It's all a facade and the debate is filled with anything but facts. But keep on arguing for PPS. Certainly, the money PPS spends on PR is doing the job for those who choose to disregard facts.

Real research on PPS results reveals reasons for total OUTRAGE in the Pittsburgh community. But then PPS does not teach competence in research or we wouldn't be in this state. Right?

Anonymous said...

12:47 - Sorry for the errors in some of these posts. ( I don't have my glasses.)

However, let us continue to examine the FACTS. PPS students and schools were much closer to the State minimum target 10 years ago when PSSA began. As the targets rose, PPS fell shorter and shorter, so, in fact, they have NOT progress as other districts AND have fallen farther and farther behind using every excuse and formula available to disguise or manipulate the data year after year.

We have not progressed terms of our standing over the past ten years--- a year here, a year there you might find minimal progress but overall PPS is falling and failing miserably. Check the data. Do the research.

Anonymous said...

To continue: Yes, we must always look at the progress of individual students, classes, schools based on the starting point. But, with lack of progress over ten years instead of forward progress tells the story.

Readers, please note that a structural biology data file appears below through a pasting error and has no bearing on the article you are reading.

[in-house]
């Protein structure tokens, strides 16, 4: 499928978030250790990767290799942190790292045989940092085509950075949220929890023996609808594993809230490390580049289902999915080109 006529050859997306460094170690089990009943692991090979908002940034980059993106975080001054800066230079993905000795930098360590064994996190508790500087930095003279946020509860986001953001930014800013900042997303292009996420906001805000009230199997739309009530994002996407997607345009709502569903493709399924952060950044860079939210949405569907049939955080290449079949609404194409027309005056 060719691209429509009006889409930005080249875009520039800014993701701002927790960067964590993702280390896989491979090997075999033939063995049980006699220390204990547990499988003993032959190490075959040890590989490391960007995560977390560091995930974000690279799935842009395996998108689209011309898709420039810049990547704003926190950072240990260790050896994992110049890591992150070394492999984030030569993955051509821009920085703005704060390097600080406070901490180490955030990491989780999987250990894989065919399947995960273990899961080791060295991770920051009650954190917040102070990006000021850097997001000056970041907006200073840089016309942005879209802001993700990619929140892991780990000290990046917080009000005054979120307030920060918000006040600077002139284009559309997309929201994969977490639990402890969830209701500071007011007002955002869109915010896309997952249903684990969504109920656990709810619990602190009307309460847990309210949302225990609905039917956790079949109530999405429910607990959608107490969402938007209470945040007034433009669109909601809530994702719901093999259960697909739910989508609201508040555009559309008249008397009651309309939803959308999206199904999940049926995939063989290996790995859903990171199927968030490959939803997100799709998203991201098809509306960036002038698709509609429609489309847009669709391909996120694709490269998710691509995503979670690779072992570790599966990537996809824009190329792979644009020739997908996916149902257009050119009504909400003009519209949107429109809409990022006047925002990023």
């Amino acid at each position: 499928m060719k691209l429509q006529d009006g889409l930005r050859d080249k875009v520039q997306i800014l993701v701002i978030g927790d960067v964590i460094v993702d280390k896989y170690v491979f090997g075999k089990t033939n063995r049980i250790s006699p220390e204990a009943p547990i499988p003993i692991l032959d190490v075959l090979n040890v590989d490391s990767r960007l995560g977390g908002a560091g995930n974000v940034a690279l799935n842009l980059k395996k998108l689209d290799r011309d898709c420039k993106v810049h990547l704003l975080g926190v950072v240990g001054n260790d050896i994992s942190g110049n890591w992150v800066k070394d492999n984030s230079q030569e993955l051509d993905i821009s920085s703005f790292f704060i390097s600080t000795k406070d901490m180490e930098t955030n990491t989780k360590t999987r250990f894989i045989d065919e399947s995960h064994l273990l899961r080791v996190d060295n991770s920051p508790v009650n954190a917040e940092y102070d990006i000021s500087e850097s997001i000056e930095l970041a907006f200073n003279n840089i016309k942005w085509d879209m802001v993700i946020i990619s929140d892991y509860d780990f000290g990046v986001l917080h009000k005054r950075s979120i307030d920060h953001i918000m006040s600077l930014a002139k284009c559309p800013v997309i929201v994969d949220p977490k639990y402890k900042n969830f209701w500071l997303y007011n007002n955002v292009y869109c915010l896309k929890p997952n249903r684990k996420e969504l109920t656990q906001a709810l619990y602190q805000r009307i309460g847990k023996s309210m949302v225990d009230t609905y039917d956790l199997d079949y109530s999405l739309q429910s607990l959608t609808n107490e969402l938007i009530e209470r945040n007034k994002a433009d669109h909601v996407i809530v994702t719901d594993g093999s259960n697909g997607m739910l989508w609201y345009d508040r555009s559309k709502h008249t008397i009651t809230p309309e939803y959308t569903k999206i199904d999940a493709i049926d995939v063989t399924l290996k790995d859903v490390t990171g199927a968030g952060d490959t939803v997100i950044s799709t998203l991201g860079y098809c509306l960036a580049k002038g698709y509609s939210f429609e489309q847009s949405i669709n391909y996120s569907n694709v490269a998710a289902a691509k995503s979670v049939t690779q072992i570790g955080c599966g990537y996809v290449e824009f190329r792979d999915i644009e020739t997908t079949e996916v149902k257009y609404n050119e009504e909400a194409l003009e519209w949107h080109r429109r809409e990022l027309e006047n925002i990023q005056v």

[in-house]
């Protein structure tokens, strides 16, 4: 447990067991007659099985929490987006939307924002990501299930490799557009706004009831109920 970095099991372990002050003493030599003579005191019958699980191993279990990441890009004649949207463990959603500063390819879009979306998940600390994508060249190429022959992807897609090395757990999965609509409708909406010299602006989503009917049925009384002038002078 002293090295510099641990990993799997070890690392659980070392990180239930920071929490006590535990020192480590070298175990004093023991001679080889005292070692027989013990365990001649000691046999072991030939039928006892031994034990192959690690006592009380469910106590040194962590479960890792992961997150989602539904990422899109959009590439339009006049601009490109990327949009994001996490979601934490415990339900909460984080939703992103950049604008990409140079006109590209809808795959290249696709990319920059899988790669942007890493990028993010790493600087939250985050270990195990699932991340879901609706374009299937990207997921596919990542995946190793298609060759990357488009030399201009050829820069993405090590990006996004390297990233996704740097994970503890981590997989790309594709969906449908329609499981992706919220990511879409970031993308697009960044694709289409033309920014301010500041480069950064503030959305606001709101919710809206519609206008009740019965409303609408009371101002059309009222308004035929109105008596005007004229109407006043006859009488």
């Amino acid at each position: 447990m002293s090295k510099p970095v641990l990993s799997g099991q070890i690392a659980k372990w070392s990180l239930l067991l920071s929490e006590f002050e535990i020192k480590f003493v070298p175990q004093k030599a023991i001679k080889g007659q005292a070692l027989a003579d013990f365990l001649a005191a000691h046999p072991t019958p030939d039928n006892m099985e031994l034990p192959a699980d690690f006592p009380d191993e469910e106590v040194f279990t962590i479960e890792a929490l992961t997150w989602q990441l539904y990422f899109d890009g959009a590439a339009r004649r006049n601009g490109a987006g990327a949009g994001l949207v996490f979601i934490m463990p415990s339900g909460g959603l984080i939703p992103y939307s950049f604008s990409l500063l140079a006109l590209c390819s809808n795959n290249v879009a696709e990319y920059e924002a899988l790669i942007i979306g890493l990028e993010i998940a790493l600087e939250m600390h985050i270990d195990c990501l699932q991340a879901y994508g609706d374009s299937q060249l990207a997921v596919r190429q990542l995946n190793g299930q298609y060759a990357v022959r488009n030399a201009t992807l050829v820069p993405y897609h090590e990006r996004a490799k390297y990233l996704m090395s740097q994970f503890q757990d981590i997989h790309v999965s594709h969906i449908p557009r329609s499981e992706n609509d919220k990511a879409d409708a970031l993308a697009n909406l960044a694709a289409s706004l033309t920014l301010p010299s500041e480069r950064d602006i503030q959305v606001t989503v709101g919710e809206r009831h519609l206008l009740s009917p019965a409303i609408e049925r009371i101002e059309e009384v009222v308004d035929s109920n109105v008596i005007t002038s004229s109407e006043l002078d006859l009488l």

Also, using the Growth Model is, as stated by AYP, the last resort:

"The Growth Model will be applied to an AYP Performance Indicator only if the indicator cohort has not met AYP performance by any of the existing goals or targets."

As long as this approach is not challenged, PPS will continue on this path of excuses and deception.

Anonymous said...

Here is the site:

What is the Growth Model?
"The Growth Model recognizes the efforts of schools whose students have not achieved proficiency but are on trajectories towards proficiency on future PSSA exams. The Growth Model will be calculated for Performance Indicators (i.e., the all student group and up to nine subgroups). Projected scores are calculated for all students - including students who are proficient. If a projected score cannot be calculated for a particular student, the student’s actual score is used. The Growth Model will be applied to an AYP Performance Indicator only if the indicator cohort has not met AYP performance by any of the existing goals or targets. Actual, not projected, PASA scores, PSSA-M scores, 3rd grade scores, and 11th grade scores are always used, as well as the scores for any students with insufficient data points to make a projection."